Too much supply, so no demand begetting. That's what's been the story for the bank group ever since the Great Recession. It's one thing to have enough supply to make it so buyers can get full positions in, supply that can beget demand. It is another thing to have unlimited supply. That makes demand an impossibility.
For the last few weeks it's become clear that something's been changing about the banks. First, JPMorgan (JPM) said that it could see growth, actual growth, from net interest margin. Then we saw other banks starting to chatter about how construction lending might be coming back. BB&T (BBT) and First Horizon National (FHN) made that clear to me.
But what always lurked was the possibility of ANOTHER round of capital raises. They are dilutive. They are not controlled by the banks themselves. And they are performance killers. If you could somehow take off another round of deals you could get momentum to the group. Oh, and to be clear, because banks are so often viewed as fungible, if you get a big supply in some you end up selling your bank stocks to buy the beaten-down newly supplied bank. So there's a one-foot-out-the-door exposure to the whole community.
That ended with this round of stress test scoring from the Fed. If the upshot is some equity offerings here and there and some capital raises that are barely noticeable, then the supply issue is going to go away.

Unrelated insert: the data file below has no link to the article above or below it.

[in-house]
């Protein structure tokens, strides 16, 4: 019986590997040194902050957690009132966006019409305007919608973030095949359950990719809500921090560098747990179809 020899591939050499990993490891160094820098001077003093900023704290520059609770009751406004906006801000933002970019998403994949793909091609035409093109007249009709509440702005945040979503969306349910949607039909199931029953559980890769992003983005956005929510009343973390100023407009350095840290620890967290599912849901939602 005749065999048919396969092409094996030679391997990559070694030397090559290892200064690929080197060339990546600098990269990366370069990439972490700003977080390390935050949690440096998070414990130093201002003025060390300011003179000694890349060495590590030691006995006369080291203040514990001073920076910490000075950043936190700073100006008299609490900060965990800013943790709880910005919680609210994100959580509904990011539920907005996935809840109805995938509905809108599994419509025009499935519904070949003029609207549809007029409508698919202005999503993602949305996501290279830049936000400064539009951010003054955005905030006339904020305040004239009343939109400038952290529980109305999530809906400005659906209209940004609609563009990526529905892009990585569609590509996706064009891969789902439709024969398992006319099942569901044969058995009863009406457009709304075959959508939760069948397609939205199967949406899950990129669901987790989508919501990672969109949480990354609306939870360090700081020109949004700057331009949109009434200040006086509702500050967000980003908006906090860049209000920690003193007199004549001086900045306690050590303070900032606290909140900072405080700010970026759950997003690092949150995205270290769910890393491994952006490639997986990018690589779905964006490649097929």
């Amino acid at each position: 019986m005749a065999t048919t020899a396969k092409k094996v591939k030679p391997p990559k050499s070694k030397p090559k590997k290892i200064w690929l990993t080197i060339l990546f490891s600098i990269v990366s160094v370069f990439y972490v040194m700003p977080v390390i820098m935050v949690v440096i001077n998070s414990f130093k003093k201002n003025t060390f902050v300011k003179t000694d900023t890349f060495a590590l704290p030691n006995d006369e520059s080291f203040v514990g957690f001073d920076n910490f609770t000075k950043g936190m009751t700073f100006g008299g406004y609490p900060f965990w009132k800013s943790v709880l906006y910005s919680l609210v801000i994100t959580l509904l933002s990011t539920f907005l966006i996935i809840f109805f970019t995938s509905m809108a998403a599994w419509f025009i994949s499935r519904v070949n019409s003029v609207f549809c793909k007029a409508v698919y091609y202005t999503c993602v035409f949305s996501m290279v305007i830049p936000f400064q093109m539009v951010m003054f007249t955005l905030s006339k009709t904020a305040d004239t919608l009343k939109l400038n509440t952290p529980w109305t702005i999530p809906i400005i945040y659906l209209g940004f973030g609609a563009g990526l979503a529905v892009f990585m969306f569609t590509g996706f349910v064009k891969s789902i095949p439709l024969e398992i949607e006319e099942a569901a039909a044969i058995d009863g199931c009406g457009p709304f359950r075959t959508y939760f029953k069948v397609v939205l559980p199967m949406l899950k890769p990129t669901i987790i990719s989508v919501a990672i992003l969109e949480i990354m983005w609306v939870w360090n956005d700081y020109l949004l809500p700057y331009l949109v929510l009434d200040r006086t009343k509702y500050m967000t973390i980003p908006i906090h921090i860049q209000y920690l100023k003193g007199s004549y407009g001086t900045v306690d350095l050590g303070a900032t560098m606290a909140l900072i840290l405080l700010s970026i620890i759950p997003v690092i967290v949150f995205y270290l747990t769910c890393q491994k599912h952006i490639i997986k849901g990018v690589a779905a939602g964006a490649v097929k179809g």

More importantly, the buybacks will finally start giving you a degree of tightness that has been entirely lacking for five years.
The one thing I don't expect is mergers because they've not been able to produce the results we thought they would. I mean, they are still trying to sort through the mergers at Bank of America/Countrywide/Merrill, with disastrous consequences. I have no idea how well the JPMorgan deals really were for them, as Washington Mutual was just horrid even as good as JPM is as an integrator. There's too much time consumed in fixing it.
Only US Bancorp (USB) and Wells Fargo (WFC) seemed to have done these acquisitions right and WFC didn't hit it out of the park initially with its Wachovia deal. If housing comes back in value, it sure will.
But now you no longer feel like you are about to get hit by a barrage of sector equity when you buy a bank. That's a huge change. I think it will propel the bank stocks higher still and will give you terrific opportunities without major pullbacks.